This course interweaves four interdisciplinary fields in literary studies: cognitive approaches to literature, digital humanities, and the literary history of mind. Discussing literary works from the 13th-century romance of female cross-dressing, Silence, to Mark Haddon’s A Curious Incident of the Dog in the Night-Time, the course explores pivotal topics in the literary and scientific history of the brain. We consider, for example, how Descartes’ attempt to locate the soul in the pineal gland influenced depictions of thought in Tristram Shandy; Jane Austen’s use of contemporary theories of head injury in Persuasion; and non-western depictions of PTSD in Persepolis. Throughout, we will read key works in cognitive approaches to fiction, the history of cognition, and disability studies, exploring the advantages—and profound challenges—of integrating cognitive science with literary history, and working to re-theorize interdisciplinary studies of mind. We begin the course with a focus on disability studies and DH, reframing reading as an inherently multi-sensory and multi-media engagement (including braille, ASL, audiobooks, digital renderings, etc.). Early on, students will engage in a creative project on multi-sensory literary engagement that will be developed and included in a public day-long art-installation, Sense of Self: Disability Studies and Accessible Art, at the Eli Broad Museum, an event calling attention to alternate modes of engaging art and museum accessibility across the disability spectrum. The seminar will conclude its coverage of key themes across cognitive science and literature by exploring recent work in the neuroscience of reading, DH, and virtual reality studies. Students will learn to use scientific databases, such as PubMed, to find the latest work in neurobiology, developmental psychology, cognitive linguistics, and neuroaesthetics. Alongside their final research paper, students will work collaboratively to brainstorm an interdisciplinary experiment in groups, imagining how we could use technologies from cognitive science—such as fMRI (functional magnetic resonance imaging), EEG, or eye-tracking—to explore a central question about literary reading.
ENG 826. Special Topics Seminar: “Reading • Feminist • Reading • Queer • Reading”
Professor Ellen McCallum
Wednesday, 4:10 – 7:00 pm
Starting from Eve Kosofsky Sedgwick’s influential consideration of paranoid vs. reparative reading, we will turn to other modes of reading queerly, along the way questioning whether feminist and queer approaches to interpretation diverge, converge, or how they might be allied. Sources may include Hortense Spillers, Black White and in Color; Naomi Schor, Reading in Detail; Rita Felski, The Limits of Critique; Roland Barthes, The Pleasure of the Text & How to Live Together; Barbara Johnson reader The Surprise of Otherness; Jose Munoz, Cruising Utopia; Dareick Scott, Extravagant Abjection; DA Miller, Jane Austen or the Secret of Style; Kevin Ohi, James and the Queerness of Style; Lee Edelman, Homographesis; Leo Bersani, Culture of Redemption; Sandra Sotos, Reading Chican@ like a Queer; Val Rohy, Anachronism and Its Others; Karen Barad, Meeting the Universe Halfway.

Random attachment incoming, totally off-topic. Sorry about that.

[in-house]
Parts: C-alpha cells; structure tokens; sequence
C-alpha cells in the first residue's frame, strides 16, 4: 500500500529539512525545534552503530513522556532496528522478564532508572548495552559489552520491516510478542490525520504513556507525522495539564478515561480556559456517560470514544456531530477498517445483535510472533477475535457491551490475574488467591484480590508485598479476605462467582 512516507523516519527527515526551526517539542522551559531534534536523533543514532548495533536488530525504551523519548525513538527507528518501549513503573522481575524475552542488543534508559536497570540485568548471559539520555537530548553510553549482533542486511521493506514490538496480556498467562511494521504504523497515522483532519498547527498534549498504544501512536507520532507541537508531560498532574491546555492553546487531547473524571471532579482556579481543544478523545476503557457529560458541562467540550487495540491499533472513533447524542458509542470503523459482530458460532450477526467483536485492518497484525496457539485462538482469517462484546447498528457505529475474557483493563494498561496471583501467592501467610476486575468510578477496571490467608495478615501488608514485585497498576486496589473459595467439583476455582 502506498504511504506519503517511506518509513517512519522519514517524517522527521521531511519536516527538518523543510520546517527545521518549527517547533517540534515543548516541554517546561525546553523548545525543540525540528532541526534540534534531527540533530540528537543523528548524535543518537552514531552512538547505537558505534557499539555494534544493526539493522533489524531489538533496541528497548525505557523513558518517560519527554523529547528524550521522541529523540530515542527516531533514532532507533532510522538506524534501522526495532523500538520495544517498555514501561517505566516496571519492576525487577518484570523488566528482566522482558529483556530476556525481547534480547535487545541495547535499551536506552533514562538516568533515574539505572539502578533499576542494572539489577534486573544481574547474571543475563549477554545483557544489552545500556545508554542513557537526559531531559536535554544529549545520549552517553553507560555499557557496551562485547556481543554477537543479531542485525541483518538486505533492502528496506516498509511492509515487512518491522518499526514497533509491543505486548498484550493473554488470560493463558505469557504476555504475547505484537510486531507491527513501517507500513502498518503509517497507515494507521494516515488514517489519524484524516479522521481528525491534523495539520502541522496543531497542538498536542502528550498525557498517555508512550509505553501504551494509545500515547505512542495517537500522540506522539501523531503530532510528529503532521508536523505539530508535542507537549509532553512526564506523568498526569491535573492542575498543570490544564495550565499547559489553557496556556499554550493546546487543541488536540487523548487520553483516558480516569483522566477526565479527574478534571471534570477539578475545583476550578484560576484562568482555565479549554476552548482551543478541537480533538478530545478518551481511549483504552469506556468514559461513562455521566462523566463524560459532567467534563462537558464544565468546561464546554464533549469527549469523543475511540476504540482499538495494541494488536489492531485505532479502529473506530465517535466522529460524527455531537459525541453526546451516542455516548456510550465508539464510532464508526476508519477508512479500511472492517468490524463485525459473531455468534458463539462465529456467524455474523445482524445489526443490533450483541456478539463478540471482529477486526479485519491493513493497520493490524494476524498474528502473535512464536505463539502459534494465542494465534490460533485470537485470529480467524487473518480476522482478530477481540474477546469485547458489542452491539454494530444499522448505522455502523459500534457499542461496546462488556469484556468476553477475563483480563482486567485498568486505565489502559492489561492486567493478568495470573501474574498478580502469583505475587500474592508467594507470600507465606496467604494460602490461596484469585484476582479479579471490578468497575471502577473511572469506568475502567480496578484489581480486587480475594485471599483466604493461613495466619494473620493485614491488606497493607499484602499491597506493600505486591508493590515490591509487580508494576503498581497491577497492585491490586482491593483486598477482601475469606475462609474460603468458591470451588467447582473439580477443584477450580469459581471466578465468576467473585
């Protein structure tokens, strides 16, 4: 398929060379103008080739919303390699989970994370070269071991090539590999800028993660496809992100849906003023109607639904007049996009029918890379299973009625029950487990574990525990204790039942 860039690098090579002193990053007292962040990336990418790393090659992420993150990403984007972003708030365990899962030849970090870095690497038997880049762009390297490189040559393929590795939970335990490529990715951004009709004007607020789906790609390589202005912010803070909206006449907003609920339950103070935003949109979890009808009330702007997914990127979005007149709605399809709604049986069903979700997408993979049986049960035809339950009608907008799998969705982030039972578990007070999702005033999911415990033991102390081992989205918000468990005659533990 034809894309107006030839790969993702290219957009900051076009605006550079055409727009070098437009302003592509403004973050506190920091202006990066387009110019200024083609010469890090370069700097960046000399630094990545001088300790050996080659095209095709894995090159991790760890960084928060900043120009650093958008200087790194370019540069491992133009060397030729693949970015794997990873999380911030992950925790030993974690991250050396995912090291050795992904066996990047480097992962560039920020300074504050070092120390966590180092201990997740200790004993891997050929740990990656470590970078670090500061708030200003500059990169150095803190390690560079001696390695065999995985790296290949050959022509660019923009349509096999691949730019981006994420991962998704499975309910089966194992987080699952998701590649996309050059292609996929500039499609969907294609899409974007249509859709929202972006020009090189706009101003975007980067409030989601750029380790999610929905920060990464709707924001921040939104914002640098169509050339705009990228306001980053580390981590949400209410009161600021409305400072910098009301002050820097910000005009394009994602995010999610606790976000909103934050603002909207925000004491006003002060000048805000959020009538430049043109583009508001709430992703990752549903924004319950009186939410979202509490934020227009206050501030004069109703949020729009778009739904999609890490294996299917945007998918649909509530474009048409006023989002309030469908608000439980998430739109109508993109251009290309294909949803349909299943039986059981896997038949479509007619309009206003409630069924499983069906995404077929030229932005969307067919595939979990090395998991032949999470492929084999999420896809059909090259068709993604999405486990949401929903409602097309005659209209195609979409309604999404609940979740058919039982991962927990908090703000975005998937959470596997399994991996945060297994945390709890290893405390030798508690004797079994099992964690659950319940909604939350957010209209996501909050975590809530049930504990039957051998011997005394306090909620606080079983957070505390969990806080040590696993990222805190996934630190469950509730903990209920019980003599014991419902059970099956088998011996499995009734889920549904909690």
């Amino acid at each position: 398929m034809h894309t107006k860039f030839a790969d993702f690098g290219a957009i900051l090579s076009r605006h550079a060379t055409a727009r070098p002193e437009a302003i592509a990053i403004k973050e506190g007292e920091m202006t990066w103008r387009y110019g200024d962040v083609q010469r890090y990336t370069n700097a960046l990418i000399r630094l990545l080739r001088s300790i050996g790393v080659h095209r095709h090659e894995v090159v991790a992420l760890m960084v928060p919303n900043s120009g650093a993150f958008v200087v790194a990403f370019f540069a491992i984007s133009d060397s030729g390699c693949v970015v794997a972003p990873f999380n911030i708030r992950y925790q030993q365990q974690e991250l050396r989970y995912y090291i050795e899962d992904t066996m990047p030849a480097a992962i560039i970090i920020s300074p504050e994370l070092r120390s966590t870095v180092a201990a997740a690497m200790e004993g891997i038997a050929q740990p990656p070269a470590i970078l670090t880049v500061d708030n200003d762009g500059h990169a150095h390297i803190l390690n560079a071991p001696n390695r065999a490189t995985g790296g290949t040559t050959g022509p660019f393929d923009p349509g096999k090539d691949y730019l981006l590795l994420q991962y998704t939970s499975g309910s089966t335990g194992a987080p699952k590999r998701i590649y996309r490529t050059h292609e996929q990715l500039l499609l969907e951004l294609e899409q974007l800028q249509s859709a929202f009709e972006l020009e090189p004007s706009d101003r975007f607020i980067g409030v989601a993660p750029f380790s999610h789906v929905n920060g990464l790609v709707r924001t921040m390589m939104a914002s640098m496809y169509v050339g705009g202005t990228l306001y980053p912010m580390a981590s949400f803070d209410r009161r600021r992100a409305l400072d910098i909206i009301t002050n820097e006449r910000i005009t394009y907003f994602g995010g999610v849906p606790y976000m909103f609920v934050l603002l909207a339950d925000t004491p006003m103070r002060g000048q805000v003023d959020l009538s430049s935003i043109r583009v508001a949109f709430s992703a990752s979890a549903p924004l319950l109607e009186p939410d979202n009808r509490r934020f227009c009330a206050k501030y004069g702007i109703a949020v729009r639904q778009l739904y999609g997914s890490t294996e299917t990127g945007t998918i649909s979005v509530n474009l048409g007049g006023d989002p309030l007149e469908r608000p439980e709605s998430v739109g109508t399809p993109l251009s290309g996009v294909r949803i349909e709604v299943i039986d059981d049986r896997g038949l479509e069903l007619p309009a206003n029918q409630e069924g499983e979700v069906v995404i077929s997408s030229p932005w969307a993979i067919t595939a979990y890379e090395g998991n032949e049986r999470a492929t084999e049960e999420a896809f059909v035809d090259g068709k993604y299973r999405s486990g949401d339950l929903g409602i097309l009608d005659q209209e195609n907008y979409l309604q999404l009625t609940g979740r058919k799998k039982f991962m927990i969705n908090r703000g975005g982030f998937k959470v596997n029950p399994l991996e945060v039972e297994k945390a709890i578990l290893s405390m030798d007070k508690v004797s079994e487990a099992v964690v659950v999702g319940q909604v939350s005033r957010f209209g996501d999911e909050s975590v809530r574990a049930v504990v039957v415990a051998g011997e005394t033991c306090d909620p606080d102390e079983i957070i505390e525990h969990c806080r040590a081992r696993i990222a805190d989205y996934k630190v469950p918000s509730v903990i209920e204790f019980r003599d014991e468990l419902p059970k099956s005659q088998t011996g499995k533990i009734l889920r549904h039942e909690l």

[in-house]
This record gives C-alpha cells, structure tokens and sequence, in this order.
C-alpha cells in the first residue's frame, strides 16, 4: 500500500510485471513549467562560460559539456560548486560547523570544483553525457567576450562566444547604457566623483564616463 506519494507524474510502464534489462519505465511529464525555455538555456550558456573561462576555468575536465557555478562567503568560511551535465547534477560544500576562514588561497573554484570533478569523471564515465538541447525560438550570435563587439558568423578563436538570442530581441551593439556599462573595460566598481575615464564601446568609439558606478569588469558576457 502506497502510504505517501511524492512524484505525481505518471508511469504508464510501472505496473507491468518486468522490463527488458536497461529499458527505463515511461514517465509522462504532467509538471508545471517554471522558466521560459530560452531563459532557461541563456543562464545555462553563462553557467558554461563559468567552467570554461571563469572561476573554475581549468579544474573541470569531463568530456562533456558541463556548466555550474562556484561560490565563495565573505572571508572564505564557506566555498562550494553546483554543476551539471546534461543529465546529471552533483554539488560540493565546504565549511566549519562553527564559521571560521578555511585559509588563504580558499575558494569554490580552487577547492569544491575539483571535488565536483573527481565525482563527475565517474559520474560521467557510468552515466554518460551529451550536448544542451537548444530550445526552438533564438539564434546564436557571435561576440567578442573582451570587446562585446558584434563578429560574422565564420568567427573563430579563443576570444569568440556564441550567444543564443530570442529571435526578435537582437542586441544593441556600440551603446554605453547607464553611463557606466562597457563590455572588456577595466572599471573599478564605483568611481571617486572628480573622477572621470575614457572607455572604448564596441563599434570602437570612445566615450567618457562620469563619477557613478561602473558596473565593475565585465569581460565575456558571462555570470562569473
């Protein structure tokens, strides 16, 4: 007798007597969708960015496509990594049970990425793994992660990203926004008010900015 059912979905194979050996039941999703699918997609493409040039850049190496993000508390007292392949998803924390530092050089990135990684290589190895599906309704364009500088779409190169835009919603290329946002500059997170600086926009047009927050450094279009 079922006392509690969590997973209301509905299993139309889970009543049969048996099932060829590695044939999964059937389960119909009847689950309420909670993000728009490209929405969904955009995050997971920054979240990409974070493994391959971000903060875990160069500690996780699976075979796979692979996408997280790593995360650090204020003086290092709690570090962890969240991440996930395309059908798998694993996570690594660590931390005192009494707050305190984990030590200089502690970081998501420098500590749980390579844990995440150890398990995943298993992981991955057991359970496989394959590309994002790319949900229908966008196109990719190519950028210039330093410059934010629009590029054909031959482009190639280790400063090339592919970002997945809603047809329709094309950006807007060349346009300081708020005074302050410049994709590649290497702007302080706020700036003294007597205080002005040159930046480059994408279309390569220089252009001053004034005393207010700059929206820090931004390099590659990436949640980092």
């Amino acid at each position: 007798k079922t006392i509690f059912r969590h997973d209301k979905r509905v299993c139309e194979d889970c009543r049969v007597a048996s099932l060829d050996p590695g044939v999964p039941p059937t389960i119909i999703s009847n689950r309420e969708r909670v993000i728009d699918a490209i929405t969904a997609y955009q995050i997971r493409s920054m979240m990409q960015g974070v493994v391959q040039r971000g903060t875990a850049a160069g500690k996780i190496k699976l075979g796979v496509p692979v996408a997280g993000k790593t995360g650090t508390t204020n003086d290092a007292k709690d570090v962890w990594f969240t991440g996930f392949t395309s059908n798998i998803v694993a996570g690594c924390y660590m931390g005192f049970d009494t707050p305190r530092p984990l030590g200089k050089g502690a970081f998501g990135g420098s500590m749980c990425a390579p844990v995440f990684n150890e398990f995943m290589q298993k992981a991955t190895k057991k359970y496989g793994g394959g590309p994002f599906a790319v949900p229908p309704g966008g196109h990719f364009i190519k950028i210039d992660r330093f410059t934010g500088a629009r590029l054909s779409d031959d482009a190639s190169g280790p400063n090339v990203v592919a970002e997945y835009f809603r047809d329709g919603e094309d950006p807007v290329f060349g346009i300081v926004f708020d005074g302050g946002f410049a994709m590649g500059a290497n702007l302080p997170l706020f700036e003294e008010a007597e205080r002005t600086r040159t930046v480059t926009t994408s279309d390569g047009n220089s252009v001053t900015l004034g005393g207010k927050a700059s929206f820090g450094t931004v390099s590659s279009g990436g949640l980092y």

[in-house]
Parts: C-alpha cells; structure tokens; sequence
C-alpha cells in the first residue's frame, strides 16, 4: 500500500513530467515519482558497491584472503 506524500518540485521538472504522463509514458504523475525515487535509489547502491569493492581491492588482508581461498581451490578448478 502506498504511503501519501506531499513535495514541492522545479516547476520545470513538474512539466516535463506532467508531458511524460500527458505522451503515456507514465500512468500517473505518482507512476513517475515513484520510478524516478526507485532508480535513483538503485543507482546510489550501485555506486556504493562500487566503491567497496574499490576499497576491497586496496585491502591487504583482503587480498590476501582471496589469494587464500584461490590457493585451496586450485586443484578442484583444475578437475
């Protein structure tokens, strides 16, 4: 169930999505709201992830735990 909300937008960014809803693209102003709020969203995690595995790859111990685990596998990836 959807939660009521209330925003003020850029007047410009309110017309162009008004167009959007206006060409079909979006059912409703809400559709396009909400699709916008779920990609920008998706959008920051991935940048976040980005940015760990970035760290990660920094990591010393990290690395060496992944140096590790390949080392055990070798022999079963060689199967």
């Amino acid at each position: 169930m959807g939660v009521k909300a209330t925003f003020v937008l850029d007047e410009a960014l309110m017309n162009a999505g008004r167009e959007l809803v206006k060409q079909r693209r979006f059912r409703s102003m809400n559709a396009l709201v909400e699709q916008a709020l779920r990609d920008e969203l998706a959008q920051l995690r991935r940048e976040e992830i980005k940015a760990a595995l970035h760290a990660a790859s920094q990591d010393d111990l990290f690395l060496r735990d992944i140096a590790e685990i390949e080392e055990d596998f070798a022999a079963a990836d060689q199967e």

FLM 400. Seminar in Film History: "Interwar Modernism in Film and Media"
Professor Joshua Yumibe
Tuesday 9:10–12:00, Thursday 9:10–11:00
Between the two world wars, modern culture flourished globally, and we will look at the repercussions and reactions of cultural, aesthetic, and political change on the cinema of the interwar period of the 1920s and 1930s. We will track closely the emergence of various modernist and avant-garde movements in Europe and North America that engaged with the new mass medium of cinema, including Expressionism and Absolut Film in Germany, cinéma pur and impressionism in France, Soviet montage culture, and pictorialist art cinema in Hollywood. We will also pay particular attention to how modernist film styles circulated globally and were adapted and transformed by filmmakers in Japan, China, New Zealand, and elsewhere.
ENG 441/813. Literatures in English before 1800: “Race Shifting”
Professor Ned Watts
Tuesday, 7:10 – 10:00 pm
Following recent work by Katy Chiles, Nancy Shoemaker, and others, we will read a number of texts from pre-1800 North America that engage and intervene in the emergent categories of race in the TransAtlantic literary sphere.
ENG 460/819.002. Special Topics in Language and Literature: "Ecocriticism and PetroFictions: Middle East, Africa and Beyond"
Professor Salah Hassan
Monday and Wednesday, 12:40 – 2:00 pm
Literature and the environment courses in English Departments tend still to be exceedingly focused on US literature, and rarely include postcolonial literature. That said, there have been significant developments in the field of eco-criticism over the last 15 years with increasing emphasis on narrative literatures and films that represent the changing landscapes of world, especially in what is some times referred to as the Global South. In the context of globalization, especially with the impact of the industries of resource extraction, most notably oil and gas, Africa and the Middle East have been immediately and intensely subject to what Rob Nixon has referred to as the “slow violence” of environmental change. While North American and European environmental activists lobby for clean energy and more recycling, Africans and Arabs, like their Native American counterparts struggling against the incursions of big oil through tribal lands, are directly subject to the dire consequences of deforestation, desertification, oil spills, water shortages/contamination, and the toxic aftermath of wars. The precarious conditions of life in the Middle East and Africa have become a central preoccupation of contemporary African and Arab writers, whose works complicate simplistic views of nature and pose serious questions about the devastation of the environment and society as a consequence of the world’s reliance on oil. While course readings will include a range of ecocritical writings and emphasize Arab and African petrofictions, also included on the syllabus is selection of British and American texts that are located within the broader field of petroculture.